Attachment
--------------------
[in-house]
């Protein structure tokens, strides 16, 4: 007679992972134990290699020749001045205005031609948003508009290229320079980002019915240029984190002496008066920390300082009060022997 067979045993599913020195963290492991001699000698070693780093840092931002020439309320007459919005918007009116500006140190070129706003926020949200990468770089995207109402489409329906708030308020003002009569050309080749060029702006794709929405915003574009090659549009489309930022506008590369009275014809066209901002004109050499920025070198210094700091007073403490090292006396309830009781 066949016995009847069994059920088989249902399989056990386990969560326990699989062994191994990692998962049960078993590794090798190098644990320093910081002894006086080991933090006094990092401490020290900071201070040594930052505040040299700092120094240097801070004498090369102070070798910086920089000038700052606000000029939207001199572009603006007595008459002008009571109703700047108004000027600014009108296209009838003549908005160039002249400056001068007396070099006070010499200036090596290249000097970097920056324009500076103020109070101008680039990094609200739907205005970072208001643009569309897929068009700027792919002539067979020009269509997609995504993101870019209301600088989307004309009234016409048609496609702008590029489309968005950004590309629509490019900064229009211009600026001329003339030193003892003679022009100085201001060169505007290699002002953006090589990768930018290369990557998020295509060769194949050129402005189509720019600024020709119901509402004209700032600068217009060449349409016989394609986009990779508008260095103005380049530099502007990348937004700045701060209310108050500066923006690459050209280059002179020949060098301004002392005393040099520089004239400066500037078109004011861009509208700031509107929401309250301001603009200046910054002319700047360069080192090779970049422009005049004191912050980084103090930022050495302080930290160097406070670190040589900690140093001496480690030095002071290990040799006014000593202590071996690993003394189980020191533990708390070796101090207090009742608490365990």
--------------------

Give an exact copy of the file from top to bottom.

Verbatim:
[in-house]
């Protein structure tokens, strides 16, 4: 007679992972134990290699020749001045205005031609948003508009290229320079980002019915240029984190002496008066920390300082009060022997 067979045993599913020195963290492991001699000698070693780093840092931002020439309320007459919005918007009116500006140190070129706003926020949200990468770089995207109402489409329906708030308020003002009569050309080749060029702006794709929405915003574009090659549009489309930022506008590369009275014809066209901002004109050499920025070198210094700091007073403490090292006396309830009781 066949016995009847069994059920088989249902399989056990386990969560326990699989062994191994990692998962049960078993590794090798190098644990320093910081002894006086080991933090006094990092401490020290900071201070040594930052505040040299700092120094240097801070004498090369102070070798910086920089000038700052606000000029939207001199572009603006007595008459002008009571109703700047108004000027600014009108296209009838003549908005160039002249400056001068007396070099006070010499200036090596290249000097970097920056324009500076103020109070101008680039990094609200739907205005970072208001643009569309897929068009700027792919002539067979020009269509997609995504993101870019209301600088989307004309009234016409048609496609702008590029489309968005950004590309629509490019900064229009211009600026001329003339030193003892003679022009100085201001060169505007290699002002953006090589990768930018290369990557998020295509060769194949050129402005189509720019600024020709119901509402004209700032600068217009060449349409016989394609986009990779508008260095103005380049530099502007990348937004700045701060209310108050500066923006690459050209280059002179020949060098301004002392005393040099520089004239400066500037078109004011861009509208700031509107929401309250301001603009200046910054002319700047360069080192090779970049422009005049004191912050980084103090930022050495302080930290160097406070670190040589900690140093001496480690030095002071290990040799006014000593202590071996690993003394189980020191533990708390070796101090207090009742608490365990």